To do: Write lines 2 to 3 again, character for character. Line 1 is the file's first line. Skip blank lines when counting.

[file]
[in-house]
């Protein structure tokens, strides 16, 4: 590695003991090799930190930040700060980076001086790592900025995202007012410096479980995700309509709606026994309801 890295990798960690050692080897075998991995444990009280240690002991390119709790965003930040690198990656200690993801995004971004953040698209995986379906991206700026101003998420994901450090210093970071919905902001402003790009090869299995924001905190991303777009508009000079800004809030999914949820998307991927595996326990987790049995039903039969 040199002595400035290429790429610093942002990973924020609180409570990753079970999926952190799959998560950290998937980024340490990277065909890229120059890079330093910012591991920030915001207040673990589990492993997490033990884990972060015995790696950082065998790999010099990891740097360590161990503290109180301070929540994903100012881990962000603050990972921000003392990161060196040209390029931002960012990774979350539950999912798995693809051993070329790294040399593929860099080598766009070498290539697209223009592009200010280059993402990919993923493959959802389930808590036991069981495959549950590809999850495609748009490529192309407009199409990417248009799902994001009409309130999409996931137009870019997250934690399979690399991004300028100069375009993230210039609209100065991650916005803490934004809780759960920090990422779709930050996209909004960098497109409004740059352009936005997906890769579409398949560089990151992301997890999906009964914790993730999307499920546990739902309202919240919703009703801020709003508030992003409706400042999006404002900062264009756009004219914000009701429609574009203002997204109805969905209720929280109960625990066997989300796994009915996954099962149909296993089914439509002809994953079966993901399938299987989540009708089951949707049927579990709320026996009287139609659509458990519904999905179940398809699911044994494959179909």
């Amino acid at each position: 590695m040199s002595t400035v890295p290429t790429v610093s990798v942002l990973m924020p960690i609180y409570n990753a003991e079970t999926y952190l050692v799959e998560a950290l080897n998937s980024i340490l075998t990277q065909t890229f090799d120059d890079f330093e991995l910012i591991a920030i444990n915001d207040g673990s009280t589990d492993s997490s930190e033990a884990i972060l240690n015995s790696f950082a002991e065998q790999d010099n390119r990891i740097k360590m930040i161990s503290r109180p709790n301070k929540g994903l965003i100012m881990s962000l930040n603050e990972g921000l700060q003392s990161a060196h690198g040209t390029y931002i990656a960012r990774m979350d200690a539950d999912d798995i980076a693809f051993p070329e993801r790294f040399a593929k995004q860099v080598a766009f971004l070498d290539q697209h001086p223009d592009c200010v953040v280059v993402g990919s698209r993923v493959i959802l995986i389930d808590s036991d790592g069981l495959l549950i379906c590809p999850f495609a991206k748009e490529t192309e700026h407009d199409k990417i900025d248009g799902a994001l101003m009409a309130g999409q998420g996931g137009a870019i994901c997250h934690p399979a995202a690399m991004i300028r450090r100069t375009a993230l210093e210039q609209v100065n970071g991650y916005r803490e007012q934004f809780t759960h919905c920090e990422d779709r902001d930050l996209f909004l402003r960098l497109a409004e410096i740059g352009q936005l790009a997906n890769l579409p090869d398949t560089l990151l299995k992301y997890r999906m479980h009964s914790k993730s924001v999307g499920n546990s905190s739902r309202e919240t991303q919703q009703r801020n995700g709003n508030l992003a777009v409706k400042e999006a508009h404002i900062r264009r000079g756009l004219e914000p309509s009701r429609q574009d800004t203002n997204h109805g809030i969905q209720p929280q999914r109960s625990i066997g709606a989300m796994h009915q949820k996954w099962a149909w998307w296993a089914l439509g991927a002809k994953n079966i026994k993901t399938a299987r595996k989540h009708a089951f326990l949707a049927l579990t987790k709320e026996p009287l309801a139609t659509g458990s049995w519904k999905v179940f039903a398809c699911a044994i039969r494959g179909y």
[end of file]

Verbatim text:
């Protein structure tokens, strides 16, 4: 590695003991090799930190930040700060980076001086790592900025995202007012410096479980995700309509709606026994309801 890295990798960690050692080897075998991995444990009280240690002991390119709790965003930040690198990656200690993801995004971004953040698209995986379906991206700026101003998420994901450090210093970071919905902001402003790009090869299995924001905190991303777009508009000079800004809030999914949820998307991927595996326990987790049995039903039969 040199002595400035290429790429610093942002990973924020609180409570990753079970999926952190799959998560950290998937980024340490990277065909890229120059890079330093910012591991920030915001207040673990589990492993997490033990884990972060015995790696950082065998790999010099990891740097360590161990503290109180301070929540994903100012881990962000603050990972921000003392990161060196040209390029931002960012990774979350539950999912798995693809051993070329790294040399593929860099080598766009070498290539697209223009592009200010280059993402990919993923493959959802389930808590036991069981495959549950590809999850495609748009490529192309407009199409990417248009799902994001009409309130999409996931137009870019997250934690399979690399991004300028100069375009993230210039609209100065991650916005803490934004809780759960920090990422779709930050996209909004960098497109409004740059352009936005997906890769579409398949560089990151992301997890999906009964914790993730999307499920546990739902309202919240919703009703801020709003508030992003409706400042999006404002900062264009756009004219914000009701429609574009203002997204109805969905209720929280109960625990066997989300796994009915996954099962149909296993089914439509002809994953079966993901399938299987989540009708089951949707049927579990709320026996009287139609659509458990519904999905179940398809699911044994494959179909």
């Amino acid at each position: 590695m040199s002595t400035v890295p290429t790429v610093s990798v942002l990973m924020p960690i609180y409570n990753a003991e079970t999926y952190l050692v799959e998560a950290l080897n998937s980024i340490l075998t990277q065909t890229f090799d120059d890079f330093e991995l910012i591991a920030i444990n915001d207040g673990s009280t589990d492993s997490s930190e033990a884990i972060l240690n015995s790696f950082a002991e065998q790999d010099n390119r990891i740097k360590m930040i161990s503290r109180p709790n301070k929540g994903l965003i100012m881990s962000l930040n603050e990972g921000l700060q003392s990161a060196h690198g040209t390029y931002i990656a960012r990774m979350d200690a539950d999912d798995i980076a693809f051993p070329e993801r790294f040399a593929k995004q860099v080598a766009f971004l070498d290539q697209h001086p223009d592009c200010v953040v280059v993402g990919s698209r993923v493959i959802l995986i389930d808590s036991d790592g069981l495959l549950i379906c590809p999850f495609a991206k748009e490529t192309e700026h407009d199409k990417i900025d248009g799902a994001l101003m009409a309130g999409q998420g996931g137009a870019i994901c997250h934690p399979a995202a690399m991004i300028r450090r100069t375009a993230l210093e210039q609209v100065n970071g991650y916005r803490e007012q934004f809780t759960h919905c920090e990422d779709r902001d930050l996209f909004l402003r960098l497109a409004e410096i740059g352009q936005l790009a997906n890769l579409p090869d398949t560089l990151l299995k992301y997890r999906m479980h009964s914790k993730s924001v999307g499920n546990s905190s739902r309202e919240t991303q919703q009703r801020n995700g709003n508030l992003a777009v409706k400042e999006a508009h404002i900062r264009r000079g756009l004219e914000p309509s009701r429609q574009d800004t203002n997204h109805g809030i969905q209720p929280q999914r109960s625990i066997g709606a989300m796994h009915q949820k996954w099962a149909w998307w296993a089914l439509g991927a002809k994953n079966i026994k993901t399938a299987r595996k989540h009708a089951f326990l949707a049927l579990t987790k709320e026996p009287l309801a139609t659509g458990s049995w519904k999905v179940f039903a398809c699911a044994i039969r494959g179909y």